The news broke yesterday that the Chinese government is censoring Cloud Atlas in advance of its Chinese theatrical exhibition. That in itself is not a surprise, as the Chinese government has a history of censoring US films. Usually its a case of material that is deemed insulting/inflammatory/etc. to the Chinese, such as the complete omission of Chow Yun Fat's murderous pirate in Pirates of the Caribbean: At World's End. Also reported is the fact that Skyfall will run in China with several edits and changes in subtitled dialogue, among other bits omitting a scene where a Chinese nationals are murdered (while Bond sits on his ass and does nothing about it) and changing dialogue involving Javier Bardem's history of being captured and tortured by the Chinese government. Ironically changing Severine from a former child sex slave to merely a member of the mob makes Bond slightly less dick-ish for setting her up for murder, but I digress. Again, no big deal or at least nothing unusual. Other countries have different standards of censorship and often change US films when they eventually arrive on respective shores (fun tip: click HERE and do a search for "Teenage Mutant Hero Turtles").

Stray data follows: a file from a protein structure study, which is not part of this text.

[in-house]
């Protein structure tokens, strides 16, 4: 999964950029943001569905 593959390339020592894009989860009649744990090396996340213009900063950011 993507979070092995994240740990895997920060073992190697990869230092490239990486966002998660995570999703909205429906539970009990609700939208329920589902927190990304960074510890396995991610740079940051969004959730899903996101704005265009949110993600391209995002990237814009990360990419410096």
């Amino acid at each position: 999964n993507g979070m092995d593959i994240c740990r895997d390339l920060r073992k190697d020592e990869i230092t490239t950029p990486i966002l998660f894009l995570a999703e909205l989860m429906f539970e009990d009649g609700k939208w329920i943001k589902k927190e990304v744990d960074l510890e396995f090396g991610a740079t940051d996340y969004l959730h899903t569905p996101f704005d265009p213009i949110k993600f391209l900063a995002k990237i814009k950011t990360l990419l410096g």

What's different this time, or at least what feels different, is the quantity and motive. Cloud Atlas will arrive in Chinese cinemas with 40 minutes hacked out. This involves the trimming of sex scenes and violence, as well as pretty much the entire story line involving a homosexual romance between James D'Arcy and Ben Whishaw (who ironically of course plays Q in Skyfall). If you want to make cracks about how this makes the rather lengthy film into a more "appropriate" length, don't. If you want to somehow equate this with the American MPAA ratings system, don't. If you want to somehow state that this is a similar situation like The Gangster Squad, where a studio made the choice to edit or reshoot a film based on current sensitivities, don't. It's not the same and you know it. You want to know what to compare this to? How about the long-brewing controversy over the Texas school textbooks. Long-story very short, the state of Texas in 2009 passed new statewide curriculum requirements which had some pretty iffy ideas about science and history. Since Texas is a huge state and it's awfully expensive to make separate textbooks for every state, many companies opt to do a one size fits all textbook for large portions of the country, one specifically adhering to Texas State Board of Education's overtly conservative philosophies about science (evolution is bad), social studies (Ronald Reagan was awesome), and history (the Crusades didn't happen).